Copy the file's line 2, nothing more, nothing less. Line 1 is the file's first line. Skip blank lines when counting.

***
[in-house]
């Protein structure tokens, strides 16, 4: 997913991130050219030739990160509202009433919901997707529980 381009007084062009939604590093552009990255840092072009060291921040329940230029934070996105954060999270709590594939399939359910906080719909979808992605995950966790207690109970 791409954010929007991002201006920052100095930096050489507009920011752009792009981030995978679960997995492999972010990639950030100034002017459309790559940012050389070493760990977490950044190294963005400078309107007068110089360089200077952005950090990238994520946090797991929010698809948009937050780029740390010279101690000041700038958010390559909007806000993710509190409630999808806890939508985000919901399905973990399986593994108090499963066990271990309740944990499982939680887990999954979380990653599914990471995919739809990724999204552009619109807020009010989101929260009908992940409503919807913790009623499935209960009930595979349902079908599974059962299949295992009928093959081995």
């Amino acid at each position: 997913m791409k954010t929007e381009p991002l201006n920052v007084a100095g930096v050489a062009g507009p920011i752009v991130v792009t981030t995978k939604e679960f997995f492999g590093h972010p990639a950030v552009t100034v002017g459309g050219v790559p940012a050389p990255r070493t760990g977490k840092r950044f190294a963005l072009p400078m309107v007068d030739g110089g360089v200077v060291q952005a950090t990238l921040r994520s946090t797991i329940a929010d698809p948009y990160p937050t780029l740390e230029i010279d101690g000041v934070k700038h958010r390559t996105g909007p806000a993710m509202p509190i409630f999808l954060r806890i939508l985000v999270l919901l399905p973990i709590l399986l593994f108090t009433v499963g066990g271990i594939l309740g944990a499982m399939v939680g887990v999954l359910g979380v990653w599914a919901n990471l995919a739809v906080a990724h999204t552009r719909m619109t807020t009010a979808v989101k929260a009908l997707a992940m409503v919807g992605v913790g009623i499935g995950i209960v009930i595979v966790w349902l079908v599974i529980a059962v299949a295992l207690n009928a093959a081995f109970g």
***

């Protein structure tokens, strides 16, 4: 997913991130050219030739990160509202009433919901997707529980 381009007084062009939604590093552009990255840092072009060291921040329940230029934070996105954060999270709590594939399939359910906080719909979808992605995950966790207690109970 791409954010929007991002201006920052100095930096050489507009920011752009792009981030995978679960997995492999972010990639950030100034002017459309790559940012050389070493760990977490950044190294963005400078309107007068110089360089200077952005950090990238994520946090797991929010698809948009937050780029740390010279101690000041700038958010390559909007806000993710509190409630999808806890939508985000919901399905973990399986593994108090499963066990271990309740944990499982939680887990999954979380990653599914990471995919739809990724999204552009619109807020009010989101929260009908992940409503919807913790009623499935209960009930595979349902079908599974059962299949295992009928093959081995």